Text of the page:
But a Christian most certainly does invite the Lord Jesus into his life. Every time we pray we invite Him in. Every time we open our Bible to read it, we invite Him in. Every time we engage in a theological conversation we invite Jesus to that conversation because He is the center of all Christian theology. And Christian couples invite the Lord Jesus to their weddings and their marriages because they know that without His blessing they will ruin everything.
Oh, we plan. But what plans that you make actually work out as you make them? If you can look back on how you looked ahead did you know then what your life would be now? And could you control what happened? Could you determine that this or that would take place simply because you planned for it?
While wedding celebrations have changed much over the years, we have a lot in common with that couple that had no more wine and a big group of guests who would soon learn that the party was over. Simply put, we’re not ready for life. I recall when I was a young pastor in my twenties and parents would ask me my advice on how to discipline a teenager. Before I had any of my own I was an expert. I’m not any more. The more you do the more you learn that you don’t know how to do it. A successful marriage and successful childrearing is not a matter of knowing what to do, it is a matter of knowing who knows what to do. That’s a fact.
Knowing Jesus and inviting Him into your home means first of all knowing that you cannot make marriage pure and holy, nor can you raise pure and holy children. The six waterpots were filled with water for the purpose of outward purification. This symbolizes what we by nature can do. We can only deal with the outside. We cannot change ourselves and we certainly can’t change anyone else on the inside. We are sinners in need of forgiveness. If we don’t know this we cannot enjoy a Christian marriage or raise Christian children. We invite Jesus into our homes by confessing that we need Him. We need what He alone can give.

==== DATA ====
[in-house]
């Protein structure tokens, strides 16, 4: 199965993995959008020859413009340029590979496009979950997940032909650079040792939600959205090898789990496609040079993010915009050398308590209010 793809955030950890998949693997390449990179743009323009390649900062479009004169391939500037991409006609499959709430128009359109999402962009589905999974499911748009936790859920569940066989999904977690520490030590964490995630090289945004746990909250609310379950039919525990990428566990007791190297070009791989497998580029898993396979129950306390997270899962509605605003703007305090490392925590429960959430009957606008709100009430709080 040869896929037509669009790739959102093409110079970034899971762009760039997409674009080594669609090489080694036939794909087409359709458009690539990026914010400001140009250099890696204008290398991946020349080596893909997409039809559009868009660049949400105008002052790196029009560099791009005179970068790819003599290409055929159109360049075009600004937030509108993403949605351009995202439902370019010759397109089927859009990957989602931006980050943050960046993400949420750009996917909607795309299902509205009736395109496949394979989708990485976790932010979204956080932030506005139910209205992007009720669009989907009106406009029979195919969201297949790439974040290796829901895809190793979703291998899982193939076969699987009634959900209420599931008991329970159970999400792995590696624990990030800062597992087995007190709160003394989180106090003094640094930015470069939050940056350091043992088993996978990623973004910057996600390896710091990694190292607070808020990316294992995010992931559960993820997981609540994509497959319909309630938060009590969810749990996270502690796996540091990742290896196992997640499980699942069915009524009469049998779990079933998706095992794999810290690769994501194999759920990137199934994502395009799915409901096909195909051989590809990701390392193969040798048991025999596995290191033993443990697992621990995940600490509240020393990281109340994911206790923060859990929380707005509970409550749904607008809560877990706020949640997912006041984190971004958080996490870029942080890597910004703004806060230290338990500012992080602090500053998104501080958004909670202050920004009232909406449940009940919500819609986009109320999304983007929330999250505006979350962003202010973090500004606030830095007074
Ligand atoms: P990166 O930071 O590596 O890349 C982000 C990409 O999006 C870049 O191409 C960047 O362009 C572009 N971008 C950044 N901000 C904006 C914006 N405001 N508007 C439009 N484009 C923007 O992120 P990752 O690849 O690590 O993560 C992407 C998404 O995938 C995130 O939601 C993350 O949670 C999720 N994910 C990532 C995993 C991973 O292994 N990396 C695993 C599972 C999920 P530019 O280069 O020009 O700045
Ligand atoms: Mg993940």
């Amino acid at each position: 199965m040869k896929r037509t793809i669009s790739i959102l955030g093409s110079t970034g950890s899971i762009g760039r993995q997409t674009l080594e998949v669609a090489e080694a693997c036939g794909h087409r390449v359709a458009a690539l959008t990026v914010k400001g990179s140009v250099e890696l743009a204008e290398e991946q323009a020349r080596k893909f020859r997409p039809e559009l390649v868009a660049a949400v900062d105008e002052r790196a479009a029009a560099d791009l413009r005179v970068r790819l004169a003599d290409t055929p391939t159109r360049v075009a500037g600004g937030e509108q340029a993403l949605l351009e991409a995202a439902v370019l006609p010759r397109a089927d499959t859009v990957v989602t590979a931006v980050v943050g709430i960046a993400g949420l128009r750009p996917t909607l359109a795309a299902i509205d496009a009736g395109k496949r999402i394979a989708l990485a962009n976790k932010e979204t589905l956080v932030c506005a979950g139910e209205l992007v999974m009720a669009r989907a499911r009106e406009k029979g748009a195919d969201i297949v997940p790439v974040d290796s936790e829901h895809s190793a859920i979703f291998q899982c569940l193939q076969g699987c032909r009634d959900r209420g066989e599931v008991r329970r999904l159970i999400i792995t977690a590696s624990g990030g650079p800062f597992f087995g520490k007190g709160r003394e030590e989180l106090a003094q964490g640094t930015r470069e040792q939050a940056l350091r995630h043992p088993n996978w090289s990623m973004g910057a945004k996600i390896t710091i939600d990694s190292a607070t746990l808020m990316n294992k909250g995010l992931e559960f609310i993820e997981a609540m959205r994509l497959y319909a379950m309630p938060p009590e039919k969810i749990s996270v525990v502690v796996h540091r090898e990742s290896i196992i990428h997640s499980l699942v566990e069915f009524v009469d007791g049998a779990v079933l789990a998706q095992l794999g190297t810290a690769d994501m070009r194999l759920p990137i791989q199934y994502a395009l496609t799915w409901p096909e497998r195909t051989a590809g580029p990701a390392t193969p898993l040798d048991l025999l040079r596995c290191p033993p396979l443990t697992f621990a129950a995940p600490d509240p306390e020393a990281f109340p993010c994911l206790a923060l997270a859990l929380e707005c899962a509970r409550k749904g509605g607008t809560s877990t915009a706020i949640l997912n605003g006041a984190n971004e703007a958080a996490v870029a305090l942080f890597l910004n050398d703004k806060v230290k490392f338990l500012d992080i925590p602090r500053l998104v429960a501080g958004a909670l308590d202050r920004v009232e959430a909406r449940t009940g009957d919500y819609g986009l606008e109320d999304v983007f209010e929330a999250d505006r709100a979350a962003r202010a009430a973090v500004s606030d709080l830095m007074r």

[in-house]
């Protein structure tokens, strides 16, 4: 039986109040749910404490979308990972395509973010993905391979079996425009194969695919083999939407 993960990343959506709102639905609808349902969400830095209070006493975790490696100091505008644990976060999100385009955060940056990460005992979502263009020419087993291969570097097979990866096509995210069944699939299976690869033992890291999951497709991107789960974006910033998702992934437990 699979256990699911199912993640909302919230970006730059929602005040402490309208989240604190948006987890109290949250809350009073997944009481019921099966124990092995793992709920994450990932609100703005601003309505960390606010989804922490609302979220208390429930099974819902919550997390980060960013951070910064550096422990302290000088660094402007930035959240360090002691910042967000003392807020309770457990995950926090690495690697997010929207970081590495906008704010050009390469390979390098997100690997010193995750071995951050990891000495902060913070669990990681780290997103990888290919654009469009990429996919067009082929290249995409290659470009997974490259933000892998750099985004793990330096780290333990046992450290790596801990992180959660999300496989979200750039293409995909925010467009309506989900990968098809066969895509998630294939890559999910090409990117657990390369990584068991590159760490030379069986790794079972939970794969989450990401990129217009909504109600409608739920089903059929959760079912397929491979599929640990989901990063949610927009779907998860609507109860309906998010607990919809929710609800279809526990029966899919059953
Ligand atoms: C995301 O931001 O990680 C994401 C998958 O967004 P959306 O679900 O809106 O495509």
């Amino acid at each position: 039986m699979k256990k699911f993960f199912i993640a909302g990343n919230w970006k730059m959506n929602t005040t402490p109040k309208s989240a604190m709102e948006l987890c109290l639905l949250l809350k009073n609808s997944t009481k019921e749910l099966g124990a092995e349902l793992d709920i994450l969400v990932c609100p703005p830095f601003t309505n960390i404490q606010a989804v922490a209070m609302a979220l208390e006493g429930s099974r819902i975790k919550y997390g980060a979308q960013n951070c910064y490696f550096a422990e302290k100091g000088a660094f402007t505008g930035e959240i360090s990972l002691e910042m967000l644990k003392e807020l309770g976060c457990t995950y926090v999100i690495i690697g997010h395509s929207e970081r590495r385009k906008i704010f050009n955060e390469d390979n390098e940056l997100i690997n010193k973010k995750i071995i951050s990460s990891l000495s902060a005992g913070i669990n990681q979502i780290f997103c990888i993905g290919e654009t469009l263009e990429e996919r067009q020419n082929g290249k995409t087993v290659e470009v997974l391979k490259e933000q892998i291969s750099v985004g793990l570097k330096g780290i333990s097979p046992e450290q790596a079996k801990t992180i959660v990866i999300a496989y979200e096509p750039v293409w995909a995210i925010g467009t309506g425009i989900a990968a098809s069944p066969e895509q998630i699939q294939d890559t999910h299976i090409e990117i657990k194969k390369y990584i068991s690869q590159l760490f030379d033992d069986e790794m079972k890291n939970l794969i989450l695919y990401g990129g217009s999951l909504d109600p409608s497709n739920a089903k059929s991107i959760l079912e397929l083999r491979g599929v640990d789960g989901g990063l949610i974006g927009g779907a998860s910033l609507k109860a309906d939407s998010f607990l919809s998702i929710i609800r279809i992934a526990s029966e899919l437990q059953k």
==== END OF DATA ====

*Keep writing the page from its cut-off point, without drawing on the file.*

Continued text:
His hour came. The hour to help a family in need came and He did what was needed. But the miraculous signs were only signs. They weren’t an end in themselves. They showed who Jesus was, but they didn’t reveal His true mission. That would be revealed later. The signs showed Jesus to be true God in the flesh. Only God can make something of nothing. Jesus manifested His divine glory and His disciples believe in Him. But they balked at His true mission. When He said that He would be rejected by the religious leaders, suffer many things, be mocked, insulted, and crucified, and rise on the third day, they could not believe it. But that’s the heart of our faith. His hour came to bear the sin of the world.
It was on the cross that He met our every need. The sins that beset us, that bring misery and pain into our marriages and homes, that cause conflict, division, quarreling, and every kind of sadness are the sins that Jesus took away on the cross. He bore them. This is how He took them away. He bore them, that is, He suffered what they deserved and in so doing He forgave them. God doesn’t just say that we are forgiven. His words are grounded in truth. We know what we do. We know how we mess up our lives. We know what we said that we shouldn’t have said and how it hurt others and by hurting them hurt us as well. We know what we did that brought pain. We know this. But God our Savior knows something more powerful than our sin. He knows the suffering of His Son Jesus. He knows that while we couldn’t purify ourselves except on the outside, the blood of Jesus Christ cleanses us from all sin, and makes us pure and holy and without any spot or stain. We know that Christ’s death for us all really does take away all the failures and sins that beset marriage and disrupt the family. Listen to what Jesus does for His bride as St. Paul describes it in these words from Ephesians 5:26-27,
That he might sanctify and cleanse it with the washing of water by the word, that he might present it to himself a glorious church, not having spot, or wrinkle, or any such thing; but that it should be holy and without blemish.
This is how the Church, washed in the blood of Jesus by the washing of Holy Baptism, appears to her husband. She is pure and holy, forgiven of all her sins. And this is how Christian husbands and wives should appear to one another. This is what it means to invite Jesus to our wedding. We listen to what He says. The six stone waterpots cannot make us clean. But Jesus can. And Jesus does. He says words of comfort, absolution, and peace. We receive them in the gospel and sacraments entrusted to His church. We share His words with one another. This is how our homes are blessed and how marriage is sanctified among us.